Despite conservation efforts, large carnivore numbers continue to decline globally (Anonymous 2010a). Significant failures have occurred, notably, the extinction of three tiger Panthera tigris subspecies within the past 50 years (Weber & Rabinowitz 1996). The large African carnivore guild is made up of seven species (Dalerum et al. 2008) with declining populations, which are classed as follows by the International …Read More »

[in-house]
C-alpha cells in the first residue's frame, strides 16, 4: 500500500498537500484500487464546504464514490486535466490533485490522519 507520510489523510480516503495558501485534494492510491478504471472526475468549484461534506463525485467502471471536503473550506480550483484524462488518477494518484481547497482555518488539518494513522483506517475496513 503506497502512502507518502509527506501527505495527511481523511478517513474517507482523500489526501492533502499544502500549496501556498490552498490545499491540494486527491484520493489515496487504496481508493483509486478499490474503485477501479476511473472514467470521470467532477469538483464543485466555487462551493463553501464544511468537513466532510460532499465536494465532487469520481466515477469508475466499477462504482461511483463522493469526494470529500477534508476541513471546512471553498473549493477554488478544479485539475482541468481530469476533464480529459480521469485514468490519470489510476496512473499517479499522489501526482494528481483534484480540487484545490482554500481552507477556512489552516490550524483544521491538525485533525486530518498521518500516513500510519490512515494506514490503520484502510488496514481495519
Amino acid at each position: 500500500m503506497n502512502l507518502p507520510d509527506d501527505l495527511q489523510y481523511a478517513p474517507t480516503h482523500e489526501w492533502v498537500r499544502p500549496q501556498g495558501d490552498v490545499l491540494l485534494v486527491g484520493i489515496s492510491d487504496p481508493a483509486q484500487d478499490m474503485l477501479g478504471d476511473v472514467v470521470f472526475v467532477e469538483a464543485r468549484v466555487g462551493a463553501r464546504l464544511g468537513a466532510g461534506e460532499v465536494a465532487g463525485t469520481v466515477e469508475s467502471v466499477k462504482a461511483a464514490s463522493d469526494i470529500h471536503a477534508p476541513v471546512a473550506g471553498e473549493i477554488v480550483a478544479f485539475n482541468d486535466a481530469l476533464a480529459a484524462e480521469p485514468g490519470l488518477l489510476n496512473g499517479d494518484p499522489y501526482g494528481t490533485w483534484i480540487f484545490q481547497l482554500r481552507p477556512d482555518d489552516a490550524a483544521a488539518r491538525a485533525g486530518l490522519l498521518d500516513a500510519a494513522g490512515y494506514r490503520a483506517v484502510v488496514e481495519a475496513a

Christiaan has been focusing on long term ecological monitoring in NG/29 and NG/30, two concessions in the Okavango Delta. He has a special interest in survey techniques to assess the population size and trend of large carnivores. Christiaan and his wife Hanlie conducted the first ever lion surveys in the Okavango Delta in 1995. They collaborated with the Department of Wildlife and National Parks (DWNP) from 1998 to 2000 to conduct the lion surveys of northern Botswana. The Winterbach’s have collected 16 years of baseline data on the lion population and their social dynamics in the south-western Delta. Their research included the effect of Feline Immunodeficiency Virus on infected lions (lion version of HIV in humans) and in 2002/2003 they drafted National Predator Management Strategy for Large Predators in Botswana. This was the first ever multi-carnivore species strategy done in Africa. Christiaan is a founder members of the African Lion Working Group (affiliate of the IUCN Cat Specialist Group and the Conservation Breeding Specialist Group of the Species Survival Commission), and a member of the IUCN Cat Specialist Group since 2002. It is not just carnivores for Christiaan. He also studied elephants and their potential impact around the artificial water points in the Nogatsaa area of Chobe National Park. Two students are currently working with Christiaan. One is looking at the impact of high flood levels on habitat availability for herbivore and the second is investigating the impact of prey declines on the local lion population.